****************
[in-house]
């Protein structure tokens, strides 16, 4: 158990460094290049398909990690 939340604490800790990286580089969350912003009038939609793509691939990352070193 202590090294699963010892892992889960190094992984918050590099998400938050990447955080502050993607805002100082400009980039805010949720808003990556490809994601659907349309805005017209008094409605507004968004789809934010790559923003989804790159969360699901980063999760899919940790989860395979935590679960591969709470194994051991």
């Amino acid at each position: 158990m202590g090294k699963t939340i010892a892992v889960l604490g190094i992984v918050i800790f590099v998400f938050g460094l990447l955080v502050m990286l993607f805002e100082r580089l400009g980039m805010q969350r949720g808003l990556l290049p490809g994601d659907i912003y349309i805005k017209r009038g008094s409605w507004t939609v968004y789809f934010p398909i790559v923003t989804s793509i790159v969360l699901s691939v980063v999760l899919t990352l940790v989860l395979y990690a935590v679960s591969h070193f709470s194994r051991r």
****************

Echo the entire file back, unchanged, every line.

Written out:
[in-house]
């Protein structure tokens, strides 16, 4: 158990460094290049398909990690 939340604490800790990286580089969350912003009038939609793509691939990352070193 202590090294699963010892892992889960190094992984918050590099998400938050990447955080502050993607805002100082400009980039805010949720808003990556490809994601659907349309805005017209008094409605507004968004789809934010790559923003989804790159969360699901980063999760899919940790989860395979935590679960591969709470194994051991």
């Amino acid at each position: 158990m202590g090294k699963t939340i010892a892992v889960l604490g190094i992984v918050i800790f590099v998400f938050g460094l990447l955080v502050m990286l993607f805002e100082r580089l400009g980039m805010q969350r949720g808003l990556l290049p490809g994601d659907i912003y349309i805005k017209r009038g008094s409605w507004t939609v968004y789809f934010p398909i790559v923003t989804s793509i790159v969360l699901s691939v980063v999760l899919t990352l940790v989860l395979y990690a935590v679960s591969h070193f709470s194994r051991r």